The universe for 1960 and 1970 includes persons age 14+ who had ever worked in the previous 10 years, regardless of their current employment status; for 1980 to 2015, the age cutoff is 16+ and respondents had to have worked in the past 5 years. All years distinguish between various classes of public (government) and private employment and identify unpaid family workers. The 1970-2015 censuses distinguish between employers and other self-employed persons whose businesses/farms were incorporated and those whose businesses/farms were not.

Comparability — Uruguay [top]

The 1975-1996 samples are comparable. The 1963 sample asks the question of young children and 2006 has a higher age threshold than other years for respondents. There are also differences in category availability across samples.

Comparability — Venezuela [top]

The universe differs among samples. The 1971 sample includes persons who have ever worked in the past who are not institutionalized or disabled; 1981 includes persons age 12+ who worked in the past year; and 1990 includes persons age 12+ who were in the labor force.

The 1971 and 1990 samples distinguish members of cooperatives from other self-employed persons. All samples differentiate between private and public workers, with 1981 making a further distinction between white and blue collar workers within sectors.

The 2001 sample distinguishes permanent from contract employees.

Comparability — Zambia [top]

The universe changes somewhat over time. The 1990 and 2000 enumeration instructions indicate that this question should have been asked only of present household members and visitors, but class of worker is reported for almost all absent household members; they are included in the universe.

Universe

  • Argentina 1970: Persons age 10+ who were employed or experienced unemployed
  • Argentina 1980: Persons age 14+ who were employed or experienced unemployed
  • Argentina 1991: Persons age 14+ who had a job last week
  • Argentina 2001: Persons age 14+ who had a job last week
  • Armenia 2001: Persons age 15+ who had a job
  • Armenia 2011: Persons age 15+ who had a job
  • Austria 1971: Persons age 15+ who were economically active
  • Austria 1981: Persons age 15+ who were economically active
  • Austria 1991: Persons age 15+ who were economically active
  • Austria 2001: Persons age 15+ who were economically active
  • Austria 2011: Persons who were economically active
  • Bangladesh 1991: Persons who were employed
  • Bangladesh 2001: Persons who were employed
  • Belarus 1999: Persons age 15+ who were employed
  • Belarus 2009: Persons age 15+ who were employed
  • Benin 1979: Persons age 10+ in ordinary households who were employed or unemployed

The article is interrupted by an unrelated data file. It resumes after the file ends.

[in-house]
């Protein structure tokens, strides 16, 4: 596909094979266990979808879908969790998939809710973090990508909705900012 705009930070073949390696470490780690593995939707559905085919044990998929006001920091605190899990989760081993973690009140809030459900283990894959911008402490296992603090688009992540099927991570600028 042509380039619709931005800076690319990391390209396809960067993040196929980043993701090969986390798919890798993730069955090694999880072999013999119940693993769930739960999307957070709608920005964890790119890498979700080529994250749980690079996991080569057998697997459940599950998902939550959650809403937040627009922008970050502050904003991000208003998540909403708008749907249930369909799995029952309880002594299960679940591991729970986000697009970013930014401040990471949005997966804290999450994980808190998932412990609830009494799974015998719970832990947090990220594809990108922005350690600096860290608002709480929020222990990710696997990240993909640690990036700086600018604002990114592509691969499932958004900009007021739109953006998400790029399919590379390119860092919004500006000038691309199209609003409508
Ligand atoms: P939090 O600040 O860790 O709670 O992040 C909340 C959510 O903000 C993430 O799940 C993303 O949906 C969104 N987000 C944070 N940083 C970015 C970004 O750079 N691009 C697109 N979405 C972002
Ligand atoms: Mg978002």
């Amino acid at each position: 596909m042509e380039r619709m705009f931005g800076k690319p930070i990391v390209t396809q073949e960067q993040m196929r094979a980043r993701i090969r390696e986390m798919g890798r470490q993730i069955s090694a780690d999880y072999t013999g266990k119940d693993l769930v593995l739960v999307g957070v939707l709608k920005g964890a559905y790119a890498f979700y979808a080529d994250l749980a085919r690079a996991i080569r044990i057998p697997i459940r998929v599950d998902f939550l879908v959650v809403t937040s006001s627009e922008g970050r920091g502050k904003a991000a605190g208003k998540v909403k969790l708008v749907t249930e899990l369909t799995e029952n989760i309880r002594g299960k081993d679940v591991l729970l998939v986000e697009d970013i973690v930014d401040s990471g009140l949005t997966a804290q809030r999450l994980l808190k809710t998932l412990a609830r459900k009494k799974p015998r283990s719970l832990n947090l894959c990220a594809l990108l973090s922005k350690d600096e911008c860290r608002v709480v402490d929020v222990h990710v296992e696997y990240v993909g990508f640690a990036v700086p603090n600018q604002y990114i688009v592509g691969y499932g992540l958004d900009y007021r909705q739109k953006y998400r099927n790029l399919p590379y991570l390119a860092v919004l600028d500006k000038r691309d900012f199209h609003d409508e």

• Benin 1992: Persons age 10+ from a private household who are employed or unemployed
  • Benin 2002: Employed residents age 6+
  • Benin 2013: Resident persons age 6+ years who are employed or unemployed
  • Bolivia 1976: Persons age 7+ who were employed or seeking work
  • Bolivia 1992: Persons age 7+ who were employed or seeking work
  • Bolivia 2001: Persons age 7+ who worked or were engaged in any productive activity last week
  • Bolivia 2012: Persons age 7+ who worked or were engaged in any productive activity last week
  • Botswana 1991: Persons age 12+ who were working
  • Botswana 2001: Persons age 12+ working during the past 7 days except institutionalized non-residents
  • Botswana 2011: Persons age 12+ working during the past 7 days except institutionalized non-residents
  • Brazil 1960: Persons age 10+ who were employed or seeking work
  • Brazil 1970: Persons age 10+ who were employed or seeking work
  • Brazil 1980: Persons age 10+ who were employed
  • Brazil 1991: Persons age 10+ who were employed
  • Brazil 2000: Persons age 10+ who were employed
  • Brazil 2010: Persons age 10+ who were employed
  • Burkina Faso 1985: Residents of the household age 10+ in the labor force
  • Burkina Faso 1996: Resdents of the household age 6+ in the labor force
  • Burkina Faso 2006: Persons age 5+ in the labor force
  • Cambodia 1998: Persons who were employed or experienced unemployed in the last 12 months
  • Cambodia 2004: Persons who were employed or experienced unemployed in the last 12 months
  • Cambodia 2008: Persons age 5+ who were employed or experienced unemployed in the last 12 months
  • Cambodia 2013: Persons who were employed or experienced unemployed in the last 12 months
  • Cameroon 1976: Persons age 4+ who were employed or experienced unemployed
  • Cameroon 1987: Persons age 6+ in private households who were employed or experienced unemployed
  • Cameroon 2005: Residents of the household age 6+ who were employed or experienced unemployed
  • Canada 1971: Persons age 15+ who worked this or the previous calendar year